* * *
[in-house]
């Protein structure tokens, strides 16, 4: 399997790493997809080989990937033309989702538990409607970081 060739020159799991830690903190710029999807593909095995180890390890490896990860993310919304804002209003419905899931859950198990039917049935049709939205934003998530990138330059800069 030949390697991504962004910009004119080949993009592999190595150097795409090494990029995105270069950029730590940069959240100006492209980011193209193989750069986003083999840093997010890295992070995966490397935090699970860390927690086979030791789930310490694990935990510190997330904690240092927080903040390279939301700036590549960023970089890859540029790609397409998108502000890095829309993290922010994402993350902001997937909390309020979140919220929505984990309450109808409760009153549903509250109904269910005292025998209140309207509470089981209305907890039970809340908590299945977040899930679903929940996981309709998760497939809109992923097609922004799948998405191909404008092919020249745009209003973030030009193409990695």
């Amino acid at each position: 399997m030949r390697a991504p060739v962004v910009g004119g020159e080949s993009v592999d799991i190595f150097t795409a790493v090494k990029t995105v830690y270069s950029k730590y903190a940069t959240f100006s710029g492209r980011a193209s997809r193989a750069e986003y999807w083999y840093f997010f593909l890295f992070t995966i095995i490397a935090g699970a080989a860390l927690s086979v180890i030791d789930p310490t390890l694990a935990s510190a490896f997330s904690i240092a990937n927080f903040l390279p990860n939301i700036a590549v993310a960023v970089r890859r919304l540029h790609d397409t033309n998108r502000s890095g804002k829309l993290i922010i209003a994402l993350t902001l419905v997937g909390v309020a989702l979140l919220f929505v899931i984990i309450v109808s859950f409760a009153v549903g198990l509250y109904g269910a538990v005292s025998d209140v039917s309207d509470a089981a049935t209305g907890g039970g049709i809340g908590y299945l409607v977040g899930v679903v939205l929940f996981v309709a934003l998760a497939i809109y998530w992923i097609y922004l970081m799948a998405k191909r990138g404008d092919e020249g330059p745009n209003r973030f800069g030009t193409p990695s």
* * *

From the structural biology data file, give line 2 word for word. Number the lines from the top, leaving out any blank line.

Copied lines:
């Protein structure tokens, strides 16, 4: 399997790493997809080989990937033309989702538990409607970081 060739020159799991830690903190710029999807593909095995180890390890490896990860993310919304804002209003419905899931859950198990039917049935049709939205934003998530990138330059800069 030949390697991504962004910009004119080949993009592999190595150097795409090494990029995105270069950029730590940069959240100006492209980011193209193989750069986003083999840093997010890295992070995966490397935090699970860390927690086979030791789930310490694990935990510190997330904690240092927080903040390279939301700036590549960023970089890859540029790609397409998108502000890095829309993290922010994402993350902001997937909390309020979140919220929505984990309450109808409760009153549903509250109904269910005292025998209140309207509470089981209305907890039970809340908590299945977040899930679903929940996981309709998760497939809109992923097609922004799948998405191909404008092919020249745009209003973030030009193409990695």